I realize this will never happen, but it would truly be in the airlines’ best interest to make air travel as painless and easy an experience as possible. The average person, I have to constantly remind myself, does not travel all that often. In fact most of them are scared to even attempt it, in large part due to some of these monetary shenanigans. The airlines absolutely must encourage people to travel more often, not less, and making the ticketing/fee process easy to understand and affordable is the first, best thing they can do to achieve this goal.
I don’t want this to be a post picking on the airlines. There is plenty of culpability on behalf of the flying public. Ultimately, our quest for the cheapest ticket at any cost drove the airlines to take the route of fees. In days of old, people would pick flights based on airline allegiance, comfort and route. Now people are willing to live through the inconvenience of 2 inch seat pitch and 4 connections to save $30.
The genie is out of the bottle and I doubt there is a way to convince most of the flying people to stop choosing the lowest common denominator. But this method of travel is not sustainable and I would surmise that we will see a bit of a return to some flying comforts in the not-too-distant future. Some airlines, such as Southwest and Virgin, have realized this and have made profits while simultaneously treating the flying public well. Novel concept.
18 thoughts on “Budget Travel Rants – Round One”
Amen, brother! If only the airlines gave a damn what we think.
You’re right: it is absolutely in their best interest. If fares/fees continue to mount, American travelers will finally begin to opt for that long-neglected mode of transport — the train!
I keep wondering when the airlines are going to start charging people based on their weight and the weight of their stuff. While this scares me, I think it would be easier if there was a flat rate for every 10 pounds. Then, a person weighing 180 pounds and carrying a 10 pound carry-on and a 40 pound suitcase would be charged for 230 pounds since that is all that the space that person is taking up. This would help airlines estimate how much fuel they would need, too. Basically, we are just packages being transported not much differently than the FedEx packages. However, I’m sure that the vast majority of travelers would balk at being put on a scale like cattle before boarding the plane.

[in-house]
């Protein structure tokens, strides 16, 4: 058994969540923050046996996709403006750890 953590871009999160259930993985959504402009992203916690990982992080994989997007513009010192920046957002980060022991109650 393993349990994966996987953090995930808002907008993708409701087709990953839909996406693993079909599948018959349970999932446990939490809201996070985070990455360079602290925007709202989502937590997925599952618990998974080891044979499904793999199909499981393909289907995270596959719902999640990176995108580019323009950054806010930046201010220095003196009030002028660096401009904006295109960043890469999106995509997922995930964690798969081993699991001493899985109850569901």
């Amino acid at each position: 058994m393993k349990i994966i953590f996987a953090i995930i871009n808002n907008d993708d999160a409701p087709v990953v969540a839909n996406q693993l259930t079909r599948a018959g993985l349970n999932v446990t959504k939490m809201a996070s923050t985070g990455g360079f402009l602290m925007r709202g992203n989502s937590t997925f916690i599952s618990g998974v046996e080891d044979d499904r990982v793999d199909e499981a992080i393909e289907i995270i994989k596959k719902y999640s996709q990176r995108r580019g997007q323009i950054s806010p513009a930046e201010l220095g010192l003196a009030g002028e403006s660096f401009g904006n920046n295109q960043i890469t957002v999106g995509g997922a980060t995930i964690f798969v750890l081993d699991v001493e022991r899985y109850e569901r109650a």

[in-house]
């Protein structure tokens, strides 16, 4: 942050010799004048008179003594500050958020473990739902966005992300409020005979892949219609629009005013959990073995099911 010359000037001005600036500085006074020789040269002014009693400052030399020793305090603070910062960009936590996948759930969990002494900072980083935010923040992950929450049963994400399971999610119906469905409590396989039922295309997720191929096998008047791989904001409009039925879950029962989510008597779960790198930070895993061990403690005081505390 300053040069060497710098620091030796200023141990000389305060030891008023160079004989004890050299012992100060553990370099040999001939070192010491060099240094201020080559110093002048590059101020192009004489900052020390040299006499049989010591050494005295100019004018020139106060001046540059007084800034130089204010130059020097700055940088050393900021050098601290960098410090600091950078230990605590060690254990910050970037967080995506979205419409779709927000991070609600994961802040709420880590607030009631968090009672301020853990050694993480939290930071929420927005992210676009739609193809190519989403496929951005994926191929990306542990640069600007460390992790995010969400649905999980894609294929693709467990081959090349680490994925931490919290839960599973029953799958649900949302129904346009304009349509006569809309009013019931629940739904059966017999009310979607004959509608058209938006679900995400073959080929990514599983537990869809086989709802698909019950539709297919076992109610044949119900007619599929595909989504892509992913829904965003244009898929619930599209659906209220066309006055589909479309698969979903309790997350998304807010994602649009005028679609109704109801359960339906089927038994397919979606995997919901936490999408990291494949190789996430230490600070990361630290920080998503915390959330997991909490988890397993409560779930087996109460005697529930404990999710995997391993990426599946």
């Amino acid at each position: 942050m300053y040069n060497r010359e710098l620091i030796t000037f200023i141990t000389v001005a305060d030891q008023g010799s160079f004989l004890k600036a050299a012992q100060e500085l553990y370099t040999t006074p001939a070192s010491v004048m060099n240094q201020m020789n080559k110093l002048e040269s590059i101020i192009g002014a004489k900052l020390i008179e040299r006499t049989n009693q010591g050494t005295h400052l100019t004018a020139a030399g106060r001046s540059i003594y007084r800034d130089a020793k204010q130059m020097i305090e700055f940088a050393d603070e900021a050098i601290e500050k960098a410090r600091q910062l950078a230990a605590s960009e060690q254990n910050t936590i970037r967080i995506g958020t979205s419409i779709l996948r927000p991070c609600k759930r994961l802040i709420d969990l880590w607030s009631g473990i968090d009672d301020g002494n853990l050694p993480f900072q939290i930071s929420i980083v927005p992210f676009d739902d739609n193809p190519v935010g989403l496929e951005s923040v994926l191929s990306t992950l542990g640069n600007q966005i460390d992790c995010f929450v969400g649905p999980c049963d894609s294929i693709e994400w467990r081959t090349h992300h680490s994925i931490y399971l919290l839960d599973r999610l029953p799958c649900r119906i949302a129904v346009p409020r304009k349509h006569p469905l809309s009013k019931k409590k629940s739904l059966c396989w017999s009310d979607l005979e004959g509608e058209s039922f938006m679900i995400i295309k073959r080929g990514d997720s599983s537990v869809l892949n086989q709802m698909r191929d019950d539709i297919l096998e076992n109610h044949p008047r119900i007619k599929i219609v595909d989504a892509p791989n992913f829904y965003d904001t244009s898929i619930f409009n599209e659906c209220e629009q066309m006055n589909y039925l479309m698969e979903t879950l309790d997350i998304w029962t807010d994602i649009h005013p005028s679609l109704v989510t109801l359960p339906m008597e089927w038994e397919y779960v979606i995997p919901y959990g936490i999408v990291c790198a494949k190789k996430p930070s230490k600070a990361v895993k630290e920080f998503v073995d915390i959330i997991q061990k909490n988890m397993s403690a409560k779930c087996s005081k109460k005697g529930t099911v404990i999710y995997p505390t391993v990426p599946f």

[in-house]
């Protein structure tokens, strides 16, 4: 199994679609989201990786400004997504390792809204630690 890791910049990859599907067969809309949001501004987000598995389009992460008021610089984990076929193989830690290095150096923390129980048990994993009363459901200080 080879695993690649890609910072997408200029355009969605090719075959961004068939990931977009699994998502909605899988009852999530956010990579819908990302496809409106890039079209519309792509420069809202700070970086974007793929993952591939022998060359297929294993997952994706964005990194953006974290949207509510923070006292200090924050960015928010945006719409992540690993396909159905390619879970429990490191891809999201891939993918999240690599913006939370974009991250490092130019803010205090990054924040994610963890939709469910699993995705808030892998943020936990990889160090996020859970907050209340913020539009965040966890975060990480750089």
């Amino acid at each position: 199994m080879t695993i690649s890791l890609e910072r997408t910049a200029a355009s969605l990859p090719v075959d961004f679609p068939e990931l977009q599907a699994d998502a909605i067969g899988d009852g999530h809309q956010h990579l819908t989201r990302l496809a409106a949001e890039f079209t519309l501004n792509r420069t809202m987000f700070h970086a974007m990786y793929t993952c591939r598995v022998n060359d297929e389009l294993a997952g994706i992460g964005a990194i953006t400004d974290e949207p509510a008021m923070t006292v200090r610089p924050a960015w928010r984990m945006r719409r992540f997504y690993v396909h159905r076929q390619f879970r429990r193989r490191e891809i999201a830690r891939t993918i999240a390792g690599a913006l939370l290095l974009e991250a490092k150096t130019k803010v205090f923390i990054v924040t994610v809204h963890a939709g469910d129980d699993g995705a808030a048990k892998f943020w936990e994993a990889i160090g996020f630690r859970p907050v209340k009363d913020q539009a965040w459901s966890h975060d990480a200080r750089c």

Anyway, I just wonder how much more the airline industry is going to require of its passengers in order to fly. Other than giving a blood sample and promising my first-born child, it doesn’t seem like flying could get much worse in terms of customer service.
Matt I have to say that this is one of my pet peeves as well! I fly Southwest as often as possible for this very reason. I do not travel light so bag fees are dreaded. The lack of change fees is another bonus. I live in Phoenix which is one of their hubs so they cover most of my domestic trips. Unfortunately this has worked so well for the airlines that cruise lines and hotels are also adding fees right and left. Don’t these companies realize that the traveling public pay their bills? Picking your customer’s pockets is no way to gain long term fans!
I agree. I think it’s a little dishonest to hide fees until the counter when customers think they are only paying a certain amount. By the time they get to the counter, the airlines have them by the balls forcing them to pay to continue on their trip giving them no other alternative. Southwest is a very smart company. They get it. I trust them. I only wish the other airlines would follow suit.
You are right on about fees! Another one that varies widely by airline and circumstance is the fee to change a flight. Not only is it inconsistent, but exorbitant in most cases. The fear of a future need to change a flight (and be charged) is what keeps me making last minute flight decisions – waiting until I am 90% sure I’ve got my schedule in order. Unfortunately, my schedule is often subject to change.
United Airlines really surprised me, pleasantly, when they got rid of the change fees associated with mileage award travel. Yay for that! You can change the flight time or day as long as you don’t change the itinerary when you book using miles. Of course, there are not as many flight options to select and it doesn’t solve the problem of trying to make air travel accessible and affordable to people who are not frequent fliers.
ok, having worked for an airline, I am going to share a secret with you that might get me kicked off the next 12 flights I get on, but I think it’s time everyone knows the truth.